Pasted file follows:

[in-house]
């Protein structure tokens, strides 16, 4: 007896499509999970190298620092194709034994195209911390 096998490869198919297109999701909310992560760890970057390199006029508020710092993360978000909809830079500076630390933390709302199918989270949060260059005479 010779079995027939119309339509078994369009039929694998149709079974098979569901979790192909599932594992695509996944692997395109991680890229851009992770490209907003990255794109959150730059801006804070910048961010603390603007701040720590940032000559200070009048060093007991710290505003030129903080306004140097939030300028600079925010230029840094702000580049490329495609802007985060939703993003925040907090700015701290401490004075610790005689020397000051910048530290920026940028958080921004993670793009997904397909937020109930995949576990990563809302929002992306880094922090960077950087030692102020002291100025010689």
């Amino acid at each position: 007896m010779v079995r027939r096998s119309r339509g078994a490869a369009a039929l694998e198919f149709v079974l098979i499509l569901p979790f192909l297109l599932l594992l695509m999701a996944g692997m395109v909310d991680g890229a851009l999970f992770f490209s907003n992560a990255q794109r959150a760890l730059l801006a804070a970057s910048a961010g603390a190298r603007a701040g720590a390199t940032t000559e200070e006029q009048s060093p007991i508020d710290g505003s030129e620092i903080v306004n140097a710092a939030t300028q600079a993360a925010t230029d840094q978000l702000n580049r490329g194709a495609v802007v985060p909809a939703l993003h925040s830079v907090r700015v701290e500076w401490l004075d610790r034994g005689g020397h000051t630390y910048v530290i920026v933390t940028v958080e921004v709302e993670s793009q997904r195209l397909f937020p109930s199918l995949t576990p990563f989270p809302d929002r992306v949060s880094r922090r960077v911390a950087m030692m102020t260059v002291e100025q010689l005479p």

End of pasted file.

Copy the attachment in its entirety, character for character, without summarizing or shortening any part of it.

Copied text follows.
[in-house]
């Protein structure tokens, strides 16, 4: 007896499509999970190298620092194709034994195209911390 096998490869198919297109999701909310992560760890970057390199006029508020710092993360978000909809830079500076630390933390709302199918989270949060260059005479 010779079995027939119309339509078994369009039929694998149709079974098979569901979790192909599932594992695509996944692997395109991680890229851009992770490209907003990255794109959150730059801006804070910048961010603390603007701040720590940032000559200070009048060093007991710290505003030129903080306004140097939030300028600079925010230029840094702000580049490329495609802007985060939703993003925040907090700015701290401490004075610790005689020397000051910048530290920026940028958080921004993670793009997904397909937020109930995949576990990563809302929002992306880094922090960077950087030692102020002291100025010689």
């Amino acid at each position: 007896m010779v079995r027939r096998s119309r339509g078994a490869a369009a039929l694998e198919f149709v079974l098979i499509l569901p979790f192909l297109l599932l594992l695509m999701a996944g692997m395109v909310d991680g890229a851009l999970f992770f490209s907003n992560a990255q794109r959150a760890l730059l801006a804070a970057s910048a961010g603390a190298r603007a701040g720590a390199t940032t000559e200070e006029q009048s060093p007991i508020d710290g505003s030129e620092i903080v306004n140097a710092a939030t300028q600079a993360a925010t230029d840094q978000l702000n580049r490329g194709a495609v802007v985060p909809a939703l993003h925040s830079v907090r700015v701290e500076w401490l004075d610790r034994g005689g020397h000051t630390y910048v530290i920026v933390t940028v958080e921004v709302e993670s793009q997904r195209l397909f937020p109930s199918l995949t576990p990563f989270p809302d929002r992306v949060s880094r922090r960077v911390a950087m030692m102020t260059v002291e100025q010689l005479p």